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If peanut butter, jelly, and bread is the quintessential combo for simple, tasty sandwiches, a mix of peas, oats, and barley would be the equivalent in the cover crop world. Especially for those feeding livestock, this combo can be a game changer for spring nutrition.

Oats at a glance

Spring oats are known as one of the fastest growing crops and are commonly used as a nurse crop for a variety of different purposes. Oats also provide great yield potential in terms of tonnage. Paired with the nutritional quality of the peas and barley, this makes for an excellent trio. Additionally, oats offer adequate housing for mycorrhizal fungi in the soil, drawing another level of diversity to the soil. 


Spring Oats

Spring Oats

Peas at a glance

Spring peas offer nitrogen fixing benefits for the soil leading to high levels of protein for your cattle or other livestock. This legume is also among the fastest growing spring plants, which complements the oats nicely. Peas are commonly used in grazing and haying mixes or even as green manure. 


Spring forage peas

Forage peas

Barley at a glance 

Barley, though not the highest yielding spring crop, offers extremely high quality forage. This beardless barley can be used to add diversity to an oat and pea mix and provide high quality forage. It is also very tolerant of high pH or salty soils. In addition to making a great grazing or hay crop, barley can also be harvested as a grain for livestock feed. 


Spring Barley

Spring Barley

Power in diversity

Though at first glance, this mix doesn’t look particularly diverse and even compared to most of the custom mixes we make it does lack some plant variety. This mix, however, has the power to add lots of diversity, especially in a landscape that is accustomed to monocultures. The oats, peas, and barley immediately add diversity to a rotation of corn, beans, and perhaps wheat. These fast establishing species will be quick to take root and begin suppressing weeds. They also attract beneficial microbes and fungi underground, keeping the plants and soil healthier. Additionally, this combo will provide nutrition to a whole host of livestock animals. From a big picture perspective, this mix can add diversity in a variety of different ways at a low cost. Add even more diversity with our MycoGreen NPK product, a concentrated source of ten functionally diverse mycorrhizal fungi and eight bacterial species. This is a great addition for anybody looking to increase the fungal diversity in their soil. The Green Cover Team can mix the seed and inoculant together so you don’t have to!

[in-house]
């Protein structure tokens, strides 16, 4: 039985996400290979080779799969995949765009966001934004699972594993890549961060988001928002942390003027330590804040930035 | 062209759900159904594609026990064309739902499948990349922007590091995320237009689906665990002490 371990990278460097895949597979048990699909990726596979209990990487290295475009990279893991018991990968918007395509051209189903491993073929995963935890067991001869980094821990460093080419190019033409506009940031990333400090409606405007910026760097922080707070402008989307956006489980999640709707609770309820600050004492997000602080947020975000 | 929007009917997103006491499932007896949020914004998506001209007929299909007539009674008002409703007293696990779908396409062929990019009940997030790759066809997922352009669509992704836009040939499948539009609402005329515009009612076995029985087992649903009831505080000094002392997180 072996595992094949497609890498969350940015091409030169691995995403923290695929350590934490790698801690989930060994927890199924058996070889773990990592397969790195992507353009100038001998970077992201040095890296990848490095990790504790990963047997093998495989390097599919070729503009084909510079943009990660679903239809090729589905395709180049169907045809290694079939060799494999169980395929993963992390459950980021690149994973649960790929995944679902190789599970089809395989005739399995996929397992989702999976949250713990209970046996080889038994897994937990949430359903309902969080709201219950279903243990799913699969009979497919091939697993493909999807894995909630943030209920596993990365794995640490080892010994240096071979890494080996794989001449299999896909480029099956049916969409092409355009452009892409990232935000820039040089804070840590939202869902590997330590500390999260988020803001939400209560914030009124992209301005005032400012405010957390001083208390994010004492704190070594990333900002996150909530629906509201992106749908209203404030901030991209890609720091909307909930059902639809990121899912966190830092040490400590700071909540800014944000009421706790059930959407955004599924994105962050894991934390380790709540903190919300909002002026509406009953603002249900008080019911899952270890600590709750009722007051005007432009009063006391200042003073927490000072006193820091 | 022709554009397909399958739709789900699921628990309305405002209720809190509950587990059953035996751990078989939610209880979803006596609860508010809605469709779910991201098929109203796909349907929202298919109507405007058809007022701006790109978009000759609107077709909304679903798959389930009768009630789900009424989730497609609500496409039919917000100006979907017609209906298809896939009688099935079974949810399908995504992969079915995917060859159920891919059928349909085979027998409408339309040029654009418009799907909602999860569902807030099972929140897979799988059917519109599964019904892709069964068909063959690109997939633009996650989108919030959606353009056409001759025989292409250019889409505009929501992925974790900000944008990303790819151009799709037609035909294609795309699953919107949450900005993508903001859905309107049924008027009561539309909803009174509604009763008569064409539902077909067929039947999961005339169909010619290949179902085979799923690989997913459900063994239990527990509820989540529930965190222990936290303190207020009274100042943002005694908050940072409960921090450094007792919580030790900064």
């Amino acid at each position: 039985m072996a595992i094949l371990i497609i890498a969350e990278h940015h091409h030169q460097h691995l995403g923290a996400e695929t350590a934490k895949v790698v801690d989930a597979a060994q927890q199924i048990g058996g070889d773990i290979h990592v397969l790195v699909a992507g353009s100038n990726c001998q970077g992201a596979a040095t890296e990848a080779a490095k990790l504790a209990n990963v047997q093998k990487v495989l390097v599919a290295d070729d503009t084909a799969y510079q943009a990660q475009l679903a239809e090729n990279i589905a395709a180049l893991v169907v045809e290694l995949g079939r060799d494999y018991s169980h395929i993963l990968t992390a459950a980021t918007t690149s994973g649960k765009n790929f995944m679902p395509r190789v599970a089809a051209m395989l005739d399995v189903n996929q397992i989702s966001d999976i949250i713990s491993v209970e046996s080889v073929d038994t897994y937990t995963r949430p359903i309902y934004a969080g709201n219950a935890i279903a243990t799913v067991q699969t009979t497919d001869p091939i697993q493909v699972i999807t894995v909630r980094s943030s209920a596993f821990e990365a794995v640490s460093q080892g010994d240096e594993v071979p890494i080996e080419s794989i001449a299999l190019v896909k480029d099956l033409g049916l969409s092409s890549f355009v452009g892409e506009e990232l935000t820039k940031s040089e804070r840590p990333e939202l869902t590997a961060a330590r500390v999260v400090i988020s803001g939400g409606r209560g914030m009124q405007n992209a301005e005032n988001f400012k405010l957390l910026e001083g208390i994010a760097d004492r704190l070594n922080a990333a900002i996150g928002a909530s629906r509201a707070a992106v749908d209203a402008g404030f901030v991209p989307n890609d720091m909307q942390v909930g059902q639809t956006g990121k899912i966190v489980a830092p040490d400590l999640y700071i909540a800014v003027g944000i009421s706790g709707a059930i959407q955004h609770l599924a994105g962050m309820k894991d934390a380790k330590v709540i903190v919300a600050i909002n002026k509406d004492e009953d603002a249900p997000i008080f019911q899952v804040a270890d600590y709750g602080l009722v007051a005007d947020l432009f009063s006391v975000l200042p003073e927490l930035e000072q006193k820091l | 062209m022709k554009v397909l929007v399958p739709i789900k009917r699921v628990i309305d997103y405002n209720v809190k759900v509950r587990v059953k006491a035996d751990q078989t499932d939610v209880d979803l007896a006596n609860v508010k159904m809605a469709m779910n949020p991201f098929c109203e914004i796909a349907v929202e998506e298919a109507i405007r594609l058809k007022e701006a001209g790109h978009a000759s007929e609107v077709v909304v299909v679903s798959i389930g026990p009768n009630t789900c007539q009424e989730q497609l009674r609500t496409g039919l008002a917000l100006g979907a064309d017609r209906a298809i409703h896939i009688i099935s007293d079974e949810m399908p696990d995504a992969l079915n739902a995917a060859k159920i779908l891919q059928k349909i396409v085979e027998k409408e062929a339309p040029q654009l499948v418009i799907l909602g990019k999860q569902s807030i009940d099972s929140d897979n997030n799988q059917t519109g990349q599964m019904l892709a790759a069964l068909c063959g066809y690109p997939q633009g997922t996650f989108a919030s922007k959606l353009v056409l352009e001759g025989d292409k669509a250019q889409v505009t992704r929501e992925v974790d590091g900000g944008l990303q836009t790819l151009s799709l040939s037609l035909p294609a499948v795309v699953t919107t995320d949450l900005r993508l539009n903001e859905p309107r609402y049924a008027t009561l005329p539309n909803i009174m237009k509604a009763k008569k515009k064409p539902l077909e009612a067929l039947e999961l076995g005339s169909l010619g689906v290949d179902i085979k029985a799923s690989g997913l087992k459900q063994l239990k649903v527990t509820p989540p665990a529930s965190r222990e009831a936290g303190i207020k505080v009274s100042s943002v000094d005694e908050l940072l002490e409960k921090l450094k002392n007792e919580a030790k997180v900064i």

2024 Availability

Last year’s growing season was a great production year for many of our pea, oat, and barley producers. As a result, we have plenty in stock and would rather see it covering acres and feeding livestock as opposed to sitting in our warehouse. We are offering a unique discount structure for large quantities of a single species or some mixture of the three. Call us at 402-469-6784 or check out our Spring Trio Mix to learn more.  


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  • Kate Smith

    Kate is a big picture thinker, a bridge builder and a passionate soil health advocate. She grew up in rural southern Wisconsin and spent most of her time outdoors riding horses, working on various farming operations, and being with family. During this time Kate developed a deep appreciation for plants, animals, agriculture and natural resources. Kate pursued those passions at the University of Nebraska – Lincoln studying Animal Science and Grazing Livestock Systems. After earning her degrees, Kate married her best friend and started working full time for Green Cover as a Sales Representative, gaining experience as a cover crop expert. After a couple sales seasons, Kate jumped to the Marketing team to hone her creative writing and process organization skills. Kate and her husband, Ben now reside in the rolling hills of Green County, Wisconsin. When she's not writing stories and organizing systems, Kate enjoys spending time outdoors, with her family, and seeks every opportunity to visit a lake during the summer.

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